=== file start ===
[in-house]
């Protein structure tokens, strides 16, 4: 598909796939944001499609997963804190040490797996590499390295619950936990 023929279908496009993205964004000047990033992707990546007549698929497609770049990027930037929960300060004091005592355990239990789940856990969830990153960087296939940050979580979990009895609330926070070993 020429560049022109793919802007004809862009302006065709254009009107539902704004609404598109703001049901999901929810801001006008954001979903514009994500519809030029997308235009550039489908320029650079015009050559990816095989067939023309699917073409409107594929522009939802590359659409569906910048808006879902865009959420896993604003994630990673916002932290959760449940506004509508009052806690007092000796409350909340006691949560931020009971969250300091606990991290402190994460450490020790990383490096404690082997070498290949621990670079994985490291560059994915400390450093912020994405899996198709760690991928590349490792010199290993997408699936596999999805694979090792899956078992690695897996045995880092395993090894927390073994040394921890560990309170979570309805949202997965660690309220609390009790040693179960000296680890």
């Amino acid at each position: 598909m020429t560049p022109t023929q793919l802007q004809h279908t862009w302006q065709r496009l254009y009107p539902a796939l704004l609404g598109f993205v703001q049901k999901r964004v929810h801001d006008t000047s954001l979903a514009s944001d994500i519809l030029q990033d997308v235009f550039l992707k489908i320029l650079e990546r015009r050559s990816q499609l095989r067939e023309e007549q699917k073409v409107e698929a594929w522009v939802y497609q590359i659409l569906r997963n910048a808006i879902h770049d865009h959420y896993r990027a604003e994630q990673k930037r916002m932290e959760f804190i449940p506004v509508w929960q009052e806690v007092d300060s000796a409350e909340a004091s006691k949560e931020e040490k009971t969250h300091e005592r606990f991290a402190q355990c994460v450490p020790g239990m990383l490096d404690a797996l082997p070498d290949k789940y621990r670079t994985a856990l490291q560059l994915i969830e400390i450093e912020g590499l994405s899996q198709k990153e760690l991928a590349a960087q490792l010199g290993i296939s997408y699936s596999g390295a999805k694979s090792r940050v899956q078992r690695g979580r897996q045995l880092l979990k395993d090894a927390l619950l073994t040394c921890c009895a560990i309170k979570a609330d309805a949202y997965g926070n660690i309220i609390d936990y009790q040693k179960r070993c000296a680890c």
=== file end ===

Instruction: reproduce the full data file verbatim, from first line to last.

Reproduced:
[in-house]
């Protein structure tokens, strides 16, 4: 598909796939944001499609997963804190040490797996590499390295619950936990 023929279908496009993205964004000047990033992707990546007549698929497609770049990027930037929960300060004091005592355990239990789940856990969830990153960087296939940050979580979990009895609330926070070993 020429560049022109793919802007004809862009302006065709254009009107539902704004609404598109703001049901999901929810801001006008954001979903514009994500519809030029997308235009550039489908320029650079015009050559990816095989067939023309699917073409409107594929522009939802590359659409569906910048808006879902865009959420896993604003994630990673916002932290959760449940506004509508009052806690007092000796409350909340006691949560931020009971969250300091606990991290402190994460450490020790990383490096404690082997070498290949621990670079994985490291560059994915400390450093912020994405899996198709760690991928590349490792010199290993997408699936596999999805694979090792899956078992690695897996045995880092395993090894927390073994040394921890560990309170979570309805949202997965660690309220609390009790040693179960000296680890």
């Amino acid at each position: 598909m020429t560049p022109t023929q793919l802007q004809h279908t862009w302006q065709r496009l254009y009107p539902a796939l704004l609404g598109f993205v703001q049901k999901r964004v929810h801001d006008t000047s954001l979903a514009s944001d994500i519809l030029q990033d997308v235009f550039l992707k489908i320029l650079e990546r015009r050559s990816q499609l095989r067939e023309e007549q699917k073409v409107e698929a594929w522009v939802y497609q590359i659409l569906r997963n910048a808006i879902h770049d865009h959420y896993r990027a604003e994630q990673k930037r916002m932290e959760f804190i449940p506004v509508w929960q009052e806690v007092d300060s000796a409350e909340a004091s006691k949560e931020e040490k009971t969250h300091e005592r606990f991290a402190q355990c994460v450490p020790g239990m990383l490096d404690a797996l082997p070498d290949k789940y621990r670079t994985a856990l490291q560059l994915i969830e400390i450093e912020g590499l994405s899996q198709k990153e760690l991928a590349a960087q490792l010199g290993i296939s997408y699936s596999g390295a999805k694979s090792r940050v899956q078992r690695g979580r897996q045995l880092l979990k395993d090894a927390l619950l073994t040394c921890c009895a560990i309170k979570a609330d309805a949202y997965g926070n660690i309220i609390d936990y009790q040693k179960r070993c000296a680890c």